Tuesday, March 20, 2012

I remember Joan Vibert's great primitives.........

When I took my first quilting lessons in 1985, I chose blues and browns for my beginning sampler blocks colors and I tended to stay with the dark colors.  I enjoyed learning the new world of traditional
quilt blocks and traditional is still a favorite.  My quilting tendencies stayed on the dark side and soon
muslin wasn't getting it for me..........there needed to be a bit darker muslin for my tastes and that is
when I stumble upon the designs of a lady named Joan Vibert.  Her work opened up the world of
primitive dolls and quilting to me with this book. And she tea dyed muslin for ageing!  Notice that familiar co/author's name, Linda Brannock.

I made tons of primitive dolls from this book with some still surviving.  And being like a
stitcher on the prairie, I mostly stitched these by hand, including the bodies!

See that itty bitty next to the thimble?  I would not make that one again ever!

From then on I collected almost every book Joan Vibert had her name on and I still have them.
She had a little prairie girl character named Sarah Jane and I followed her faithfully.
There used to be a great quilting magazine published back then called Lady's Circle Patchwork Quilts.
I didn't dare throw away my copy that featured Joan's work and the work of her like minded primitive designers.  I made a prim flag doll quilt like she did, of course tea dyeing those wickedly white muslins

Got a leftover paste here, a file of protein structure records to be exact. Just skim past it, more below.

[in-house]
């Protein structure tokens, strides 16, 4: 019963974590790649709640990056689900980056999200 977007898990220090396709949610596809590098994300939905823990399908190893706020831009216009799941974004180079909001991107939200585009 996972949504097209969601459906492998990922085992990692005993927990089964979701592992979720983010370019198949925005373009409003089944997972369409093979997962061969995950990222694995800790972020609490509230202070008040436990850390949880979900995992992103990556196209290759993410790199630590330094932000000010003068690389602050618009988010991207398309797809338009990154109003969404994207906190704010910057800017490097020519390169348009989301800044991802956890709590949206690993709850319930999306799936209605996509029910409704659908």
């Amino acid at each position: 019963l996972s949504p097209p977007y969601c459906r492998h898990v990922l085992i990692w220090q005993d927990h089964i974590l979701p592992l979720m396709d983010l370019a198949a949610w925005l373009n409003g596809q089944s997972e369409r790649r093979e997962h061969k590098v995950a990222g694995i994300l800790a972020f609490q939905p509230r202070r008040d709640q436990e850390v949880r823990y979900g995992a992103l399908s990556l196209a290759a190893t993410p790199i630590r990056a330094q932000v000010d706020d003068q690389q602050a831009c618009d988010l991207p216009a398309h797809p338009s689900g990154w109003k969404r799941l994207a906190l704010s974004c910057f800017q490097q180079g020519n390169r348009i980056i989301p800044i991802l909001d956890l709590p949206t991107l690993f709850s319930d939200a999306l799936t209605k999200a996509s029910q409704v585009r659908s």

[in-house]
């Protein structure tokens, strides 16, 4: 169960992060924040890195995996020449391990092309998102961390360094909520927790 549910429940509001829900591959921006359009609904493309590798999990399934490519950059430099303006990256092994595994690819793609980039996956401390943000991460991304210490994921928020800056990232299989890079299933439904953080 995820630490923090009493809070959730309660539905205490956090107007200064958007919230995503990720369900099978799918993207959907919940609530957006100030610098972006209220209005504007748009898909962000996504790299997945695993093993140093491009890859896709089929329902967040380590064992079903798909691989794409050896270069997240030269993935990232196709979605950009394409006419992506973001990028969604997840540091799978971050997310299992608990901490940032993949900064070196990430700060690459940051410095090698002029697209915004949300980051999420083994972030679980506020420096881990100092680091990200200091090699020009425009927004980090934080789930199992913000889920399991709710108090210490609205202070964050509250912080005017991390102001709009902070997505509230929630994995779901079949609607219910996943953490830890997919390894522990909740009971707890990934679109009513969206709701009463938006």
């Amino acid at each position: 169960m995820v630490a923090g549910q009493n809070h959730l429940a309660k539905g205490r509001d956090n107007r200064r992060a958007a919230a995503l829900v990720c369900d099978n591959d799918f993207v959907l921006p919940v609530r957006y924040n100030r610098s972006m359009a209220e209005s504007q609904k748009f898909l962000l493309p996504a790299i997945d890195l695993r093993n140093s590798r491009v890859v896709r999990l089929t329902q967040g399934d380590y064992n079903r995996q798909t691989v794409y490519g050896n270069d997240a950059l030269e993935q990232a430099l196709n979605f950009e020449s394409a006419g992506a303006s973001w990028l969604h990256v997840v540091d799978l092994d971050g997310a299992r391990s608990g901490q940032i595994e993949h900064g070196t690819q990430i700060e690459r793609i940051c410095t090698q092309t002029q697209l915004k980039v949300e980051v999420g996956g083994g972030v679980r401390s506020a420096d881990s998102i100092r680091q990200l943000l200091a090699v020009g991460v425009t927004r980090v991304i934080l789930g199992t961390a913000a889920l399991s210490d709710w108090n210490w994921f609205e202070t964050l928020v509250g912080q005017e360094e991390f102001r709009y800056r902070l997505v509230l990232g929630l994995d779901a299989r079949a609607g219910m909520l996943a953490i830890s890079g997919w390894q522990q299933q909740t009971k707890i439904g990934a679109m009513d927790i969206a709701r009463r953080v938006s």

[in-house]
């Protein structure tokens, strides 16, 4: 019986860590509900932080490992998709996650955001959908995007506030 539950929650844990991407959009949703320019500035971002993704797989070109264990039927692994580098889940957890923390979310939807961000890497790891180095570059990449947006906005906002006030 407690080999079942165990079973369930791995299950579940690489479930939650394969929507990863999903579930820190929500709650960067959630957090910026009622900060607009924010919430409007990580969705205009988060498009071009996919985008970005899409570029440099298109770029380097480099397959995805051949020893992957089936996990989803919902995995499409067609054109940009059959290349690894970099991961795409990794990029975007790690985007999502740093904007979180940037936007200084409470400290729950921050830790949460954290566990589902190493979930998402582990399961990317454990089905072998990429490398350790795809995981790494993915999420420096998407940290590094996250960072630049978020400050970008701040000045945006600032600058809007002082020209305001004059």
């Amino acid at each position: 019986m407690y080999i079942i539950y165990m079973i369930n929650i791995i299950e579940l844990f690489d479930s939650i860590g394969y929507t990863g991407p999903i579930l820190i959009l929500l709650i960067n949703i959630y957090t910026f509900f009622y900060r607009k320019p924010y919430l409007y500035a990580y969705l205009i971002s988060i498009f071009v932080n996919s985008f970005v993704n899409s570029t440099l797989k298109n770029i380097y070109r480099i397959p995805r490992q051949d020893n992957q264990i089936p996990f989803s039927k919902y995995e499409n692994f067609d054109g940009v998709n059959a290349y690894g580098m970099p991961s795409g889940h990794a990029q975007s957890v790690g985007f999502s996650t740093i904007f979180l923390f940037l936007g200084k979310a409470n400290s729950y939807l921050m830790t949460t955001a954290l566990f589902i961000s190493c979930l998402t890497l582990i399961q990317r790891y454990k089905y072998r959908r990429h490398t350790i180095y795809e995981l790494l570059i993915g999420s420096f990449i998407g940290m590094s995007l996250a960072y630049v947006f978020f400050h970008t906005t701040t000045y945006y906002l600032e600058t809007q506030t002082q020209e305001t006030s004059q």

to get the old and worn look I loved of hers.

In those pre-internet days, I had always wondered why she stopped publishing her books and designs and never did know. Who knew how to find out?  But when her works stopped there seemed to be a couple names that continued the primitives I loved and
they are still designing today.  It wasn't long back then when a great book by these ladies was published, Snowbound, and even a first primitive fabric line only to be followed by many, many more lines.  Can you say Linda Brannock and Jan Patek?  How wonderful!

But when I look at my old prim books, it was Joan Vibert who first opened my eyes to crinkly, wrinkled, tea dyed fabrics and knot haired dolls of all sizes.  I don't know if she was the first or the first of many to begin the primitive era, but it doesn't matter.  I'm glad she/they did.  Thanks, Joan Vibert.........for me, it all started with you!